by Ellen Lewin

 

Well, maybe not just me. Esther Newton’s contribution to anthropology laid the foundation for all of us to imagine gayness as a generator of culture and thus provided the basis for the emergence of LGBT anthropology in the many forms it has taken.

Ellen Lewin

In the introduction to her volume of essays, Margaret Mead Made Me Gay, Newton describes the experience of reading Mead’s Coming of Age in Samoa in college. The accounts of sexual behavior during adolescence documented in the book demonstrated the ways in which culture shaped the options and preferences available to young people and constituted “a defense of cultural and temperamental difference” that legitimated the kinds of unease Newton was experiencing in her own adolescence (Newton 2000: 2). Once it was clear that cultural relativism could be applied to sexual preferences and the performance of gender, it became clear to Newton that her own sexual and gender sensibility was as authentic and legitimate as any other. This dramatic epiphany led Newton to set her sights on a career in anthropology, choosing a path Mead had earlier pioneered, that of an activist intellectual who would “chronicle and champion the lesbian and gay cultures in which I have found both a home and ever-compelling subject matter” (Newton 2000:3). It is this combination of intellectual engagement and advocacy that Newton developed in her work, and that is fundamental to what LGBT anthropology does in the world.

Before Newton’s first important work, Mother Camp (1972), gay life featured prominently in discussions of deviance and thus floated as a sort of disconnected dysfunction, a cultural wasteland, not securely anchored to a culture in which it was putatively situated. Early on, most work that seemed enlightened, in that it testified to the widespread existence of homosexuality, came from psychiatry, history, or sociology. But following the publication of the Human Relations Area File-based compendium (Ford and Beach 1951), the behaviors that could be classified as “homosexual” began to appear in some scattered anthropological publications, proving, at least, that such people existed. In the words of Kath Weston, such accounts offered a kind of “ethnocartography,” an enumeration of the kinds of behaviors to be discovered in diverse cultural settings (1993). While many of these writings actually appeared after Mother Camp, they sought to document the wide distribution of homosexuality, countering notions that such behaviors should be understood as isolated instances of western deviance. In many ways, these accounts provided a legitimization of homosexuality, by showing how widespread it was, appearing across diverse cultural settings. This project resembled the search for great women in history that exploded with the start of the women’s liberation movement.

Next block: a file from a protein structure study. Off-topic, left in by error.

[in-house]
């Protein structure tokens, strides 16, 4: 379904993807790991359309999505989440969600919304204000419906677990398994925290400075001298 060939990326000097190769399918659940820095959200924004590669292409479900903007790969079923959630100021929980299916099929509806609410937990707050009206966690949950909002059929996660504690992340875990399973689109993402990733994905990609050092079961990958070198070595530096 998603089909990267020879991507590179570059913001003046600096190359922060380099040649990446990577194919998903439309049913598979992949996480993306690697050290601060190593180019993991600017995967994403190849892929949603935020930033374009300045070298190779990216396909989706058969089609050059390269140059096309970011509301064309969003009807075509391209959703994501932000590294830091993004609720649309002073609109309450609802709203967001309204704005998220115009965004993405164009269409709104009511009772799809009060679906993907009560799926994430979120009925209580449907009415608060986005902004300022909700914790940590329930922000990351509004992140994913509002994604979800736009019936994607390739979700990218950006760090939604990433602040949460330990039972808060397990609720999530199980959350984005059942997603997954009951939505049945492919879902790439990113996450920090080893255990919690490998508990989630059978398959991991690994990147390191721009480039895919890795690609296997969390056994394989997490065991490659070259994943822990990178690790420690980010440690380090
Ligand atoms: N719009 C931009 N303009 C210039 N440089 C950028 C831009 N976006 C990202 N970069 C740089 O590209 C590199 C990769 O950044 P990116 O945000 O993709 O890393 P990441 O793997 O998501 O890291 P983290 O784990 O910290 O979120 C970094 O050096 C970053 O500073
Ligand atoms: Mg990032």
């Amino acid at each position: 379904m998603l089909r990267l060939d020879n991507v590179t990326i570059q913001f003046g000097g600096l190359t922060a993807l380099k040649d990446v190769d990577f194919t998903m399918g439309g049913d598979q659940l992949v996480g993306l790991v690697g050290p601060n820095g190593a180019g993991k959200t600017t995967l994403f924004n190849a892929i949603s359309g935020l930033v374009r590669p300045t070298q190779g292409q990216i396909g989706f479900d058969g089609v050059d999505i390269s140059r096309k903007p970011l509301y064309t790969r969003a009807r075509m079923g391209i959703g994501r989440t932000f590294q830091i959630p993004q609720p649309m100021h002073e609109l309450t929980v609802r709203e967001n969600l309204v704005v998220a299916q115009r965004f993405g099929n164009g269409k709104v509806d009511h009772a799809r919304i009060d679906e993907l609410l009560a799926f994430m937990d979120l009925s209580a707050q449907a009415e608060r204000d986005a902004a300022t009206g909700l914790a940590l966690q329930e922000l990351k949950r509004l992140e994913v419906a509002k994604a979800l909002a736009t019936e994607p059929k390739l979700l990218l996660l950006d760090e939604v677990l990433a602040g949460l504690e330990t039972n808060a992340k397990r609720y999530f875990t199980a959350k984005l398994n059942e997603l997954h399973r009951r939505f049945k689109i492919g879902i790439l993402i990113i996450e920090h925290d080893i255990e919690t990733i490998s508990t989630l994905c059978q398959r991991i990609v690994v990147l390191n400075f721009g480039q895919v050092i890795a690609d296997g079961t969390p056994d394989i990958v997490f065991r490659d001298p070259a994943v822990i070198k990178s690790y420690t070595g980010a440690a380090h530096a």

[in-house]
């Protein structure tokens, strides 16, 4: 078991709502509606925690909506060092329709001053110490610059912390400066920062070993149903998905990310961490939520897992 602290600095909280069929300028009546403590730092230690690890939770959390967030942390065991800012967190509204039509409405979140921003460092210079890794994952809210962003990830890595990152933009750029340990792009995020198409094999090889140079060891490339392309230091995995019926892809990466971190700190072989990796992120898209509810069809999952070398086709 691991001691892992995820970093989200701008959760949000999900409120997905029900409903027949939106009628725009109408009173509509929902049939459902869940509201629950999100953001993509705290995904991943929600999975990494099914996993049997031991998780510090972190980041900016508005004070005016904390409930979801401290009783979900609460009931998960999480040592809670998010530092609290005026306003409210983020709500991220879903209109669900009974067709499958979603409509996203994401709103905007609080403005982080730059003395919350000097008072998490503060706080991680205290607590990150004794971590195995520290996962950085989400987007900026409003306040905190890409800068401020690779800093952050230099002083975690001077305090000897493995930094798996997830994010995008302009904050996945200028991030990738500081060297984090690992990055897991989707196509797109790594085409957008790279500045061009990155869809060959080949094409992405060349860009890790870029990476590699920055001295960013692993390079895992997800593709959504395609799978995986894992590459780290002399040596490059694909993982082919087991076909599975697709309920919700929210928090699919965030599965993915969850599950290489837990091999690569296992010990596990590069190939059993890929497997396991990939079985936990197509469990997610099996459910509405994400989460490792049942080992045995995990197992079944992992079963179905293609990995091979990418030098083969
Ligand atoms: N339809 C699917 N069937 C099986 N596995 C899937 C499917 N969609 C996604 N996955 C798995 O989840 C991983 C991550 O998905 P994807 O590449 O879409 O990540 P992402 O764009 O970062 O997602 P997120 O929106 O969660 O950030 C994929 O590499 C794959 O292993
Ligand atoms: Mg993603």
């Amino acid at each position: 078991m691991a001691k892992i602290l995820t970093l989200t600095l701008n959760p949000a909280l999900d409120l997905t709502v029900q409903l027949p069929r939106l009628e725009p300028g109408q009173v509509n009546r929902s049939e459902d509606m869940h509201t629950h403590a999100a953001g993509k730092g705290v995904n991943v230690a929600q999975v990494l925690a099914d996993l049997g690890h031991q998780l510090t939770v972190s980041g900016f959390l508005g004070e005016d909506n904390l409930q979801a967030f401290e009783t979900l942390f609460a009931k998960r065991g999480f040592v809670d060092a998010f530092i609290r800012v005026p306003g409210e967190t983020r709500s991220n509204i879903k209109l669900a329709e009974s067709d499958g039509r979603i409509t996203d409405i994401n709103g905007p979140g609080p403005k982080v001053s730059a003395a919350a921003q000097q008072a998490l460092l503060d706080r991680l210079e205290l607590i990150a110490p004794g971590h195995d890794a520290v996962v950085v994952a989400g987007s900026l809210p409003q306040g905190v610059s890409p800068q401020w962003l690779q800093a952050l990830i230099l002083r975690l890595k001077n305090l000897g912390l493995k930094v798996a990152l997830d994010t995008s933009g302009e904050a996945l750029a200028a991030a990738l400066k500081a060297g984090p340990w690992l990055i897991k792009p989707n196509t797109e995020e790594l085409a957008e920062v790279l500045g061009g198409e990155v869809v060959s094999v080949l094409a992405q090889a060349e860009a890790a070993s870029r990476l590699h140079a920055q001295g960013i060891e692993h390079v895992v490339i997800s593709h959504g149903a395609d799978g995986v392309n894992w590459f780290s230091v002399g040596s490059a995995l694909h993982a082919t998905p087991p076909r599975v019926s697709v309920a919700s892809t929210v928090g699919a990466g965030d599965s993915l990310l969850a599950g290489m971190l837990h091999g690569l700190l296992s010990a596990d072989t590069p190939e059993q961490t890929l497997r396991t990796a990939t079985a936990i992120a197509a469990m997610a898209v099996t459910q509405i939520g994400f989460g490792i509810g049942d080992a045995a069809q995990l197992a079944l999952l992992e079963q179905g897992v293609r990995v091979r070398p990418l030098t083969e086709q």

Mother Camp moved this field in a new direction, showing us that being gay, here enacted by the drag queens she studied in Chicago and Kansas City, provided the template for a culturally coherent way of life. What was required for that to operate? Principally, a set of meanings that were shared and that offered a foundation for action and understanding. These were the meanings that made sense in the world of professional drag performance and that of both performers and among various people whose lives played out around drag shows. These meanings operated with the consciousness of their “deviance” as some performers distanced themselves from gay identity by emphasizing that drag performance was their profession. Here, being gay moved from being a behavioral datum to the foundation of a culturally-rich way of life.

Mother Camp revealed that beneath the surface of drag, in the context of public performance, a shared understanding of gender was lodged, one that declared the public enactments of gender to be far more flexible than otherwise assumed. Drag queens manipulated the relationship between their inner personhood—not immediately perceivable—and their outer presentation, as organized in clothing and demeanor. Drag performers were essentially saying that while their external bodies were those of men, their internal subjectivity was feminine. At the same time, they were saying something that was the inverse, that while their public appearance in evening gowns, wigs, and makeup was feminine, their inner attributes were those of men. Hence, the moment of “pulling the wig” at the end of a performance, breaking the power of the illusion, declaring that drag was just an illusion. Drag was the foundation of a reconceptualization of gender itself, even as it seemed to reinforce conventional understandings of masculinity and femininity.